We recommend all businesses employ the 3-2-1 method of backup solutions: 3 copies of your data on 2 different media with at least 1 media off-site. If your MSP does something different, it’s not necessarily wrong, but it might not be as effective as it could be.
Do They Test Your Backup and Disaster Recovery Plan?
Since your backup and disaster recovery plan often involves your entire business, your MSP should train you and your staff, and they should test your plan yearly to ensure it is working as expected.
Evaluating Your IT Provider’s Cybersecurity Benefits
Cybersecurity is top-of-mind for institutions who carry the sensitive information of numerous clients. When a cybersecurity breach occurs in this industry, the legal and financial implications are immense, and cyber attacks are not limited to large business.
An expert IT provider will manage your cybersecurity plan and help prevent cyber attacks.
Does Your MSP Provide Reports or Any Information on Cybersecurity?
To be sure your MSP is doing their dues when it comes to cybersecurity, be on the lookout for reports specifically about your institution’s cybersecurity. Your provider should also offer education and training for you and your employees on your cybersecurity plan.
Are They Transparent with Their Findings?
Your MSP should have tools in place that provide a transparent view into the status of your infrastructure. You should be provided with a way to view an objective score or status of critical pieces of your network so you can gauge how well your systems are being managed.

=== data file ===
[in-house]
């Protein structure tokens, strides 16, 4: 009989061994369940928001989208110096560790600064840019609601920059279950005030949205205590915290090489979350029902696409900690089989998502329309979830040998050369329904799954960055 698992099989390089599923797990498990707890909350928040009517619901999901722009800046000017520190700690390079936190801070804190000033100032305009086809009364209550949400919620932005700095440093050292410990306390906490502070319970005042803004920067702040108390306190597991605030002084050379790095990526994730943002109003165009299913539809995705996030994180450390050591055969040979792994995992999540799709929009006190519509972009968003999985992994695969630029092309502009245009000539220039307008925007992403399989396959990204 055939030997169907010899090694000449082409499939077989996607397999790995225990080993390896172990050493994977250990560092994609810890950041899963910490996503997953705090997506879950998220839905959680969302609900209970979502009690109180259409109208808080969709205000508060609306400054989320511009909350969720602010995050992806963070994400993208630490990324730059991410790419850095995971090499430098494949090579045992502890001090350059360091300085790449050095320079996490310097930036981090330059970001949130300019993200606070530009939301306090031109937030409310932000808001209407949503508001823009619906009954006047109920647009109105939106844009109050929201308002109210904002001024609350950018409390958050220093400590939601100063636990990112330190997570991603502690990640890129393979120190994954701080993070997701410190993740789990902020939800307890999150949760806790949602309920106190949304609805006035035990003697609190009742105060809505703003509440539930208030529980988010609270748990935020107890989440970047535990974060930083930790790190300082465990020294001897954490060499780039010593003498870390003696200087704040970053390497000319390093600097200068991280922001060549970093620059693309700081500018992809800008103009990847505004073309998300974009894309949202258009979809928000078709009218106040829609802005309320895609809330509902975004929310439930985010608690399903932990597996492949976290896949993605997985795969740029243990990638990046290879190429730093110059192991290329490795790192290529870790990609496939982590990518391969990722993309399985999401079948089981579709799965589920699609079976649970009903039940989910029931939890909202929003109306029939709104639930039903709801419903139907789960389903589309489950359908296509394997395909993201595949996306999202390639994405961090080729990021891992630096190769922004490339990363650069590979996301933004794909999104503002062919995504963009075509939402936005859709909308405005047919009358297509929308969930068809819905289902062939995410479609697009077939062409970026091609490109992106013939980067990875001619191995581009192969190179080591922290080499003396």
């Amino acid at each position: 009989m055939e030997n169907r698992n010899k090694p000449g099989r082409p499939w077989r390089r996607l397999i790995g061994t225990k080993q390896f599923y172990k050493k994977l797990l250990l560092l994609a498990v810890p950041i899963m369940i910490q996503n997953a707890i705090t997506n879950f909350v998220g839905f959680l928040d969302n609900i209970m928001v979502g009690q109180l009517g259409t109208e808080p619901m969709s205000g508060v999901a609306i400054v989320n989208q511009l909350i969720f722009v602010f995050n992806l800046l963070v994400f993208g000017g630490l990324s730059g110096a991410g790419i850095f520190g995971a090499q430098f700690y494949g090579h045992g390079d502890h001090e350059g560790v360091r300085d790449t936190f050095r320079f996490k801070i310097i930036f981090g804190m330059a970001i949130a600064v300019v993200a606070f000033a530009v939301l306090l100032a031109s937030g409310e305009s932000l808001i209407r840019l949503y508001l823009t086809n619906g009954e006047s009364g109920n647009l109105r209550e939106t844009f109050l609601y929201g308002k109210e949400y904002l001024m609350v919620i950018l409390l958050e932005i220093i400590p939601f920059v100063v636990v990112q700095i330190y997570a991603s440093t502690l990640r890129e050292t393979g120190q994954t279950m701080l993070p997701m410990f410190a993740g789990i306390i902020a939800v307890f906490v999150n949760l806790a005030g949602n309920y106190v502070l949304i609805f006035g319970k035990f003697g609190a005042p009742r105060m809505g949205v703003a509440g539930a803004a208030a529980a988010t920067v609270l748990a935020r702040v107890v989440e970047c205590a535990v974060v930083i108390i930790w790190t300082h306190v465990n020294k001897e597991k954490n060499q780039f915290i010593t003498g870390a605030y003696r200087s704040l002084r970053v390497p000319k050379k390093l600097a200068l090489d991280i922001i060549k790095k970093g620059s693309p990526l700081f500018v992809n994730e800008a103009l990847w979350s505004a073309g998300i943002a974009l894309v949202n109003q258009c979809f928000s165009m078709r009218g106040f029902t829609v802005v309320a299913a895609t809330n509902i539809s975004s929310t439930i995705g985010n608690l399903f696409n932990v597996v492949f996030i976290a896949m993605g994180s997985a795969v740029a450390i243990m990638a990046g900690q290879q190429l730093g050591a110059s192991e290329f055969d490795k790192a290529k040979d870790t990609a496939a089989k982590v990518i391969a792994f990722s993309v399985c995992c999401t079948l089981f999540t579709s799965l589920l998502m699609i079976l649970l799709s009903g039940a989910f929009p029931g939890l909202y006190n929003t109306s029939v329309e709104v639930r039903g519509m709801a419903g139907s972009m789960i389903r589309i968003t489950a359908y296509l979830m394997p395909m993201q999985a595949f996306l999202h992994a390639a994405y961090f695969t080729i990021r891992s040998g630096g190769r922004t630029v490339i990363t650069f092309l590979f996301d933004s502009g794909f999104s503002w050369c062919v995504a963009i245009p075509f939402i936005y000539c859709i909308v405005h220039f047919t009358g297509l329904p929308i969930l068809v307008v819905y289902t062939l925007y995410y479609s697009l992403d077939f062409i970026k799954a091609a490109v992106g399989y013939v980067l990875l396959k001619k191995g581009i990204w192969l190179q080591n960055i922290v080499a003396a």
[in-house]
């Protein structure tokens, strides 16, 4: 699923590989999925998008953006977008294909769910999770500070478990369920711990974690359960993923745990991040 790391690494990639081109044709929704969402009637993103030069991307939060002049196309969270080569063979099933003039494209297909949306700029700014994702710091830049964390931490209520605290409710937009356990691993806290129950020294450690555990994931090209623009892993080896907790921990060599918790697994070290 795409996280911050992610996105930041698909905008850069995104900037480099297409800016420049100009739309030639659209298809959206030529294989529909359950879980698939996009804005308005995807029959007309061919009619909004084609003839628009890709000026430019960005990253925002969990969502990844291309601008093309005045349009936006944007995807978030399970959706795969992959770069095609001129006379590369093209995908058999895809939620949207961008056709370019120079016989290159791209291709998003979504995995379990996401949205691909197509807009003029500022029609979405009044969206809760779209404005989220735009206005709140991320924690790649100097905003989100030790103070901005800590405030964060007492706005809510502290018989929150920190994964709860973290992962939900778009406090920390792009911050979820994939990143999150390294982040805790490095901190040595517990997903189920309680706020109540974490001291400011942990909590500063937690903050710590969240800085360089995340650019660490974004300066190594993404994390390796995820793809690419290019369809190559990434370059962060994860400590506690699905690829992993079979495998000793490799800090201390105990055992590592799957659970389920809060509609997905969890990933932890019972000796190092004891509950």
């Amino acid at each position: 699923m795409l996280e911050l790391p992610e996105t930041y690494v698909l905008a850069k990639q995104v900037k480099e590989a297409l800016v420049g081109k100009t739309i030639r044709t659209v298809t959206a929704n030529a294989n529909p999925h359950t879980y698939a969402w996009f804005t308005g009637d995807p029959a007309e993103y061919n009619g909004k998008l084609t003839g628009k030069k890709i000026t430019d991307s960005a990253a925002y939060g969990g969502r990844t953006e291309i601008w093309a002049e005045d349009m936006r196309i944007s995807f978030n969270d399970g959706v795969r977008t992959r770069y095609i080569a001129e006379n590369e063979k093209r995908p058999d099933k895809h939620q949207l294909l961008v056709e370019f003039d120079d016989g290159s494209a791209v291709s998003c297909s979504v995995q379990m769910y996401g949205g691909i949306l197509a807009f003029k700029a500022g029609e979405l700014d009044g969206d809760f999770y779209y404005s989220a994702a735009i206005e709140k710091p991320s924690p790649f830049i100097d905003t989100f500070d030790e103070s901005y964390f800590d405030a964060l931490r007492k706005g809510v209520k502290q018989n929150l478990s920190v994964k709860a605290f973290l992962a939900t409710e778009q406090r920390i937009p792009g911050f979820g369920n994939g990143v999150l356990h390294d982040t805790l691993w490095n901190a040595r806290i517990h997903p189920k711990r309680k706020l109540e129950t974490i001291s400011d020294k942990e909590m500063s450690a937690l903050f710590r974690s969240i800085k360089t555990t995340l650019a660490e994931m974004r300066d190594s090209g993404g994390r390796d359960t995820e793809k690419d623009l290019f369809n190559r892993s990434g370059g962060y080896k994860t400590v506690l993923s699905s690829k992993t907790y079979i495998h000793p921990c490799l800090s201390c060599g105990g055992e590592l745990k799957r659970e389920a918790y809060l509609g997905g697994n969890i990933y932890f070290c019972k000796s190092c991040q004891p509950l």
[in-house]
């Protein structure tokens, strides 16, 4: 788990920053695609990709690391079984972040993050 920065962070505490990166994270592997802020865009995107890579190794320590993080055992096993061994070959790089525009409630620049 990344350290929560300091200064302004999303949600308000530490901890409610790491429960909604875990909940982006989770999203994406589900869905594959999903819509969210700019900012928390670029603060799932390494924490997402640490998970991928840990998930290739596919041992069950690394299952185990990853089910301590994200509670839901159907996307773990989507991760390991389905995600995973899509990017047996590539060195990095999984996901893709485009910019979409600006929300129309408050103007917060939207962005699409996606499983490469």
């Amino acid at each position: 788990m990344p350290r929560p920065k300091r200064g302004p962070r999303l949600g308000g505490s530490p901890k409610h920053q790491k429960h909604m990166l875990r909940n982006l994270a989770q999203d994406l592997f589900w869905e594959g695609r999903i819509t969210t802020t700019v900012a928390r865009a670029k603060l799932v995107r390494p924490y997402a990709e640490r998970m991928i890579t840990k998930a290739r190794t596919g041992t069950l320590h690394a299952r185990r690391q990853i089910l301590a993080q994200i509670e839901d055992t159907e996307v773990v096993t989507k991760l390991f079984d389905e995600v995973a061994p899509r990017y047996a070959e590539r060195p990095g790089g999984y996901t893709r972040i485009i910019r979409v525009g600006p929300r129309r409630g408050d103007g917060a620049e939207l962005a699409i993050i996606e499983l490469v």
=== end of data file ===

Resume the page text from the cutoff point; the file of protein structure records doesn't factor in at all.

According to Deloitte, “Although cost inevitably plays a role when choosing a teammate, to realize the longterm innovation, talent, and quality benefits of managed services requires a stronger focus on strategic fit, and on a provider’s level of investment, global consistency, and domain and regulatory maturity.”
Ultimately, you want your managed IT provider to reliably close your tickets and implement technology that makes sense for your processes and helps your business grow market share, reduce operational costs, and mitigate risk; and, in this day and age, you also need your IT provider to implement appropriate disaster recovery, backup, and cybersecurity protocols that will keep your business’s sensitive information safe and your business compliant with regulations.
How to Choose a New Managed IT Services Provider
If you have determined that you need a new managed IT services provider, look for the following in the contract as you evaluate potential vendors:
☑ Scheduled reviews (semi-annual at the minimum) outlined in the contract
☑ 1-2 user training sessions offered per year under contract
☑ A single dedicated account manager assigned to your account (meet this person, too)
☑ A portal to see any open items and dates
☑ Reporting information about uptime and end-user system
Also, make sure potential vendors can:
☑ Take you through a Recovery Point Objective/Recovery Time Objective exercise to develop a disaster recovery plan
☑ Educate and explain cybersecurity and provide solutions
☑ Understand your business enough to know how to leverage technology (they should ask pointed questions about your business plan and processes)
☑ Become a part of your team (you should like your new IT provider and feel as though you can work with them well)